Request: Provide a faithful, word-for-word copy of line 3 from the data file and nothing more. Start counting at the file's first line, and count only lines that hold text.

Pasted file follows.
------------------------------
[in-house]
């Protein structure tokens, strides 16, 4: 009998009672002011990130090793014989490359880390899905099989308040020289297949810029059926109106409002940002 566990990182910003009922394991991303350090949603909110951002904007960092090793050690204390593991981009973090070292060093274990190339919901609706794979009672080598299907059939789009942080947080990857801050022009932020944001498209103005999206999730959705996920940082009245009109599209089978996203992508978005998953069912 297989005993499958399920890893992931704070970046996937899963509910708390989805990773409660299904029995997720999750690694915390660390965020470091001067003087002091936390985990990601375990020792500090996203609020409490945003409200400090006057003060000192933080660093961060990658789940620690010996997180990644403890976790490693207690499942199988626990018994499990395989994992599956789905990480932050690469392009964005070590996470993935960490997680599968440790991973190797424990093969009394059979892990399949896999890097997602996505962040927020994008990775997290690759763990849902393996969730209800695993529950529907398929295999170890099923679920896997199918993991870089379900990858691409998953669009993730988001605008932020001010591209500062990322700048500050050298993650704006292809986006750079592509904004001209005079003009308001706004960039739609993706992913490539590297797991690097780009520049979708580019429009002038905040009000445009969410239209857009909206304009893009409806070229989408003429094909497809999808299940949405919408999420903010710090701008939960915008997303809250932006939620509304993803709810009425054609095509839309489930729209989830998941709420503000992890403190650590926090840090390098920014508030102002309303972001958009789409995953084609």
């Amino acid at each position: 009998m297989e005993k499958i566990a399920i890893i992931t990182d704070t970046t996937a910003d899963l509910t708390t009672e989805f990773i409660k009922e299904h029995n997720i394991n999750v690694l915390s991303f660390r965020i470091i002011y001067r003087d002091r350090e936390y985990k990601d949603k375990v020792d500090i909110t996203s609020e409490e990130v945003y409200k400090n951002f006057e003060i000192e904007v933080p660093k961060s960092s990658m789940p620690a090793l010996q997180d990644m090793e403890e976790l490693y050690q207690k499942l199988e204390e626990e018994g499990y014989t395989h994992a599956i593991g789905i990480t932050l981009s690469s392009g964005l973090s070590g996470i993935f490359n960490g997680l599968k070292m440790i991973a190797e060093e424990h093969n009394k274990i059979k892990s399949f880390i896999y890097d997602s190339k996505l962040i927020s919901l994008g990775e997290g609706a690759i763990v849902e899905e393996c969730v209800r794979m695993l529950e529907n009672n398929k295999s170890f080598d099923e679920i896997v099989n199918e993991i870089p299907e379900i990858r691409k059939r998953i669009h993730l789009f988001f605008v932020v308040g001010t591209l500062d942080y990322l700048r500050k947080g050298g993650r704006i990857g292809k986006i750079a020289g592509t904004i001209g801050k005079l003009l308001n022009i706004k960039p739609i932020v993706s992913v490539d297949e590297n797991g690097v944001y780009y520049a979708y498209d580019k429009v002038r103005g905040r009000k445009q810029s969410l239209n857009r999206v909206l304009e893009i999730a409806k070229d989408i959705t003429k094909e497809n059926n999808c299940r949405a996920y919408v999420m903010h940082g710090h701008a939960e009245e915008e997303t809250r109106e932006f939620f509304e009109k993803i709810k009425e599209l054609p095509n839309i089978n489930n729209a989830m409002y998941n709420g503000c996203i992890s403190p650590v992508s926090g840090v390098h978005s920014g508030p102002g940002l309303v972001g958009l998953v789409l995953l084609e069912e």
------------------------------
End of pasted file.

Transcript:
């Amino acid at each position: 009998m297989e005993k499958i566990a399920i890893i992931t990182d704070t970046t996937a910003d899963l509910t708390t009672e989805f990773i409660k009922e299904h029995n997720i394991n999750v690694l915390s991303f660390r965020i470091i002011y001067r003087d002091r350090e936390y985990k990601d949603k375990v020792d500090i909110t996203s609020e409490e990130v945003y409200k400090n951002f006057e003060i000192e904007v933080p660093k961060s960092s990658m789940p620690a090793l010996q997180d990644m090793e403890e976790l490693y050690q207690k499942l199988e204390e626990e018994g499990y014989t395989h994992a599956i593991g789905i990480t932050l981009s690469s392009g964005l973090s070590g996470i993935f490359n960490g997680l599968k070292m440790i991973a190797e060093e424990h093969n009394k274990i059979k892990s399949f880390i896999y890097d997602s190339k996505l962040i927020s919901l994008g990775e997290g609706a690759i763990v849902e899905e393996c969730v209800r794979m695993l529950e529907n009672n398929k295999s170890f080598d099923e679920i896997v099989n199918e993991i870089p299907e379900i990858r691409k059939r998953i669009h993730l789009f988001f605008v932020v308040g001010t591209l500062d942080y990322l700048r500050k947080g050298g993650r704006i990857g292809k986006i750079a020289g592509t904004i001209g801050k005079l003009l308001n022009i706004k960039p739609i932020v993706s992913v490539d297949e590297n797991g690097v944001y780009y520049a979708y498209d580019k429009v002038r103005g905040r009000k445009q810029s969410l239209n857009r999206v909206l304009e893009i999730a409806k070229d989408i959705t003429k094909e497809n059926n999808c299940r949405a996920y919408v999420m903010h940082g710090h701008a939960e009245e915008e997303t809250r109106e932006f939620f509304e009109k993803i709810k009425e599209l054609p095509n839309i089978n489930n729209a989830m409002y998941n709420g503000c996203i992890s403190p650590v992508s926090g840090v390098h978005s920014g508030p102002g940002l309303v972001g958009l998953v789409l995953l084609e069912e």